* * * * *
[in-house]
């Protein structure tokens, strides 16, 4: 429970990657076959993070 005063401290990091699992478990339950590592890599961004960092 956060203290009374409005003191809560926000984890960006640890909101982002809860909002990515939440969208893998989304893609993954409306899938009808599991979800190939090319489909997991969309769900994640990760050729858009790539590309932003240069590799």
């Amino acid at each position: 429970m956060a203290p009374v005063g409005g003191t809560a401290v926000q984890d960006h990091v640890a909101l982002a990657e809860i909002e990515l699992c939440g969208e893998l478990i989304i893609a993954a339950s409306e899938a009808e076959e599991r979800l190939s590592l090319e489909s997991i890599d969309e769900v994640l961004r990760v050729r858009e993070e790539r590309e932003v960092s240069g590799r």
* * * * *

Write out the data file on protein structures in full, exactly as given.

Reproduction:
[in-house]
């Protein structure tokens, strides 16, 4: 429970990657076959993070 005063401290990091699992478990339950590592890599961004960092 956060203290009374409005003191809560926000984890960006640890909101982002809860909002990515939440969208893998989304893609993954409306899938009808599991979800190939090319489909997991969309769900994640990760050729858009790539590309932003240069590799």
């Amino acid at each position: 429970m956060a203290p009374v005063g409005g003191t809560a401290v926000q984890d960006h990091v640890a909101l982002a990657e809860i909002e990515l699992c939440g969208e893998l478990i989304i893609a993954a339950s409306e899938a009808e076959e599991r979800l190939s590592l090319e489909s997991i890599d969309e769900v994640l961004r990760v050729r858009e993070e790539r590309e932003v960092s240069g590799r």